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Mexico's 'Hearts and Minds' Battle to Loosen Organized Crime's Grip


The wreckage of a bus that was burnt in a blockade set by members of the Santa Rosa de Lima Cartel to repel security forces during an anti-fuel theft operation is pictured in Santa Rosa de Lima, in Guanajuato state, Mexico, March 6, 2019.

Burned-out autos littered empty streets this week in the town where Mexican President Andres Manuel Lopez Obrador unleashed a first major push to take control of territory absorbed by organized crime during years of mounting violence.

The central town of Santa Rosa de Lima, a few miles east of Salamanca, home to one of the nation's main oil refineries, is close to a center of the nation's auto industry.

It is also a microcosm of the lawlessness permeating swathes of Mexico where cartels have for years replaced the state as benefactors, providing jobs and handouts in return for residents' loyalty.

Lopez Obrador said he was winning the battle for hearts and minds against a gang of fuel thieves in Santa Rosa.

A soldier stands guard after a blockade set by members of the Santa Rosa de Lima Cartel to repel security forces during an anti-fuel theft operation in Santa Rosa de Lima, in Guanajuato state, Mexico, March 6, 2019.
A soldier stands guard after a blockade set by members of the Santa Rosa de Lima Cartel to repel security forces during an anti-fuel theft operation in Santa Rosa de Lima, in Guanajuato state, Mexico, March 6, 2019.

"If you need work because of a lack of job opportunities, if you need welfare support, you can depend on us," he said. "We're the ones who offer you this," he told reporters earlier in the week.

But in the grimy settlement of some 2,800 people where authorities say the eponymous Santa Rosa de Lima gang paid residents to obstruct marines and federal police with blockades and burning vehicles and by informing on their movements, some were less certain the government had the upper hand.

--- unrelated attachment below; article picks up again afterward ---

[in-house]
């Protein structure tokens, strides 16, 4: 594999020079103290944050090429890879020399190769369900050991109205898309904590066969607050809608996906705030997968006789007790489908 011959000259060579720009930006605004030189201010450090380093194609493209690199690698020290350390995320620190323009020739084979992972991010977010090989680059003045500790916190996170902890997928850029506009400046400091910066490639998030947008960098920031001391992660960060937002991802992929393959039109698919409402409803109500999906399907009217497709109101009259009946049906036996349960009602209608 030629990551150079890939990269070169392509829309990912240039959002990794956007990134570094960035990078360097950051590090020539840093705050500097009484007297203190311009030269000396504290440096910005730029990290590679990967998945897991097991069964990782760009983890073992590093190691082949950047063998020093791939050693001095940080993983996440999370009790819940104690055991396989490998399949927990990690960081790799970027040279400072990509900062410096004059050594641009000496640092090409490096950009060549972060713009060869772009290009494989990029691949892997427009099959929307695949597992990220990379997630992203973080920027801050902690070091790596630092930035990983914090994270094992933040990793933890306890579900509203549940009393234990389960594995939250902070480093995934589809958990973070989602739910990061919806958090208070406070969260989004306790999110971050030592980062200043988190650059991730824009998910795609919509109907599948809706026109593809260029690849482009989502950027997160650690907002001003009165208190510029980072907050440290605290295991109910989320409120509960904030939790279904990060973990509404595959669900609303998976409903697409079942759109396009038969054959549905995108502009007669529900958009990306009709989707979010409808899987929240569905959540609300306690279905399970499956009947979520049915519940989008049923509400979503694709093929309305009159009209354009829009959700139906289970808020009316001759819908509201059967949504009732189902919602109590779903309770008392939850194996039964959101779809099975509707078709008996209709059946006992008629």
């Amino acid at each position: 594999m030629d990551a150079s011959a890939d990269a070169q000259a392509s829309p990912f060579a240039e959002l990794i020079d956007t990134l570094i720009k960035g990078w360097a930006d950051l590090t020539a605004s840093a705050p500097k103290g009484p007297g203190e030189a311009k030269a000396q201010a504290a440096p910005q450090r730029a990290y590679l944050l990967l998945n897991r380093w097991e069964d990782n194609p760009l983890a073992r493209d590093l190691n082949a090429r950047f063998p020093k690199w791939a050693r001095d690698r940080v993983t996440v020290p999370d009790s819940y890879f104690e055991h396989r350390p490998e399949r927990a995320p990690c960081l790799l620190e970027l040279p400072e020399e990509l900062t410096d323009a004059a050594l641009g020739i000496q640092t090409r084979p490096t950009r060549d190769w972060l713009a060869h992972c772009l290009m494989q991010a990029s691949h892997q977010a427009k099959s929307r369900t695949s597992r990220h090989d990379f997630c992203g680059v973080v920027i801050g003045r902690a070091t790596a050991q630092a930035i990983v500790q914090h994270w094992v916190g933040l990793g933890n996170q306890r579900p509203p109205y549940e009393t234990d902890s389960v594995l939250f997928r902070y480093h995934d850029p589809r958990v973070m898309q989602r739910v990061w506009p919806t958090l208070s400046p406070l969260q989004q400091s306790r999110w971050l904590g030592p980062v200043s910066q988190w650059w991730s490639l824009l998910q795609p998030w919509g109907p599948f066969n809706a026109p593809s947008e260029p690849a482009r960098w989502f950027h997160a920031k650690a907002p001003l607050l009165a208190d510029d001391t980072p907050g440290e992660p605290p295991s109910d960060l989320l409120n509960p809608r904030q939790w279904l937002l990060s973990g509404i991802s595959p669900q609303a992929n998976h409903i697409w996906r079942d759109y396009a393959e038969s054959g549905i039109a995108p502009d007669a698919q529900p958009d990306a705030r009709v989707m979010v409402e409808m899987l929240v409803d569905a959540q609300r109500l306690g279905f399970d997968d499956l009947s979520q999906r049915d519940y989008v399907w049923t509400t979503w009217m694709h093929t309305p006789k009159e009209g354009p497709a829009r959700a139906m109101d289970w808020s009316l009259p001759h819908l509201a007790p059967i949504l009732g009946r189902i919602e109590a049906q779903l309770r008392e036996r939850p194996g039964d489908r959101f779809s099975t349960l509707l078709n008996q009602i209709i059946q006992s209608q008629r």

"It's very hard for people to change," said Pedro Mendez, 52, who sells household goods in the town, where heavily armed police patroled and government helicopters circled overhead.

"The bad guys know how to get to them and that there are people who'll take money to do their bidding."

Others accused security forces of damaging private property and breaking car windows in the raids, while denying they were in cahoots with the gangs. Lopez Obrador said on Thursday there have been no deaths in the clashes.

Guanajuato's governor, Diego Sinhue, estimated that around 300 people helped set fire to vehicles, although he defended the town against its infamy as a crime hotbed.

The effort to capture gang leader Jose Antonio Yepez, known as "El Marro," or "The Mallet," and blamed for stealing vast quantities of fuel from the Salamanca refinery, is also a test of the government's ability to end organized crime's growing threat to legitimate businesses and ordinary citizens.

Yepez has so far evaded detention, though federal forces arrested his sister-in-law, alleged to be his finance chief, along with six others, a security official said. Authorities said they raided his sprawling house near the town, whose grounds, as seen in photos by Mexican media, include a half-Olympic-sized pool, palm trees and a tiger statue.

Fuel theft costing billions of dollars a year, along with dwindling output, has weighed heavily on state oil firm Pemex, threatening to damage the government's creditworthiness.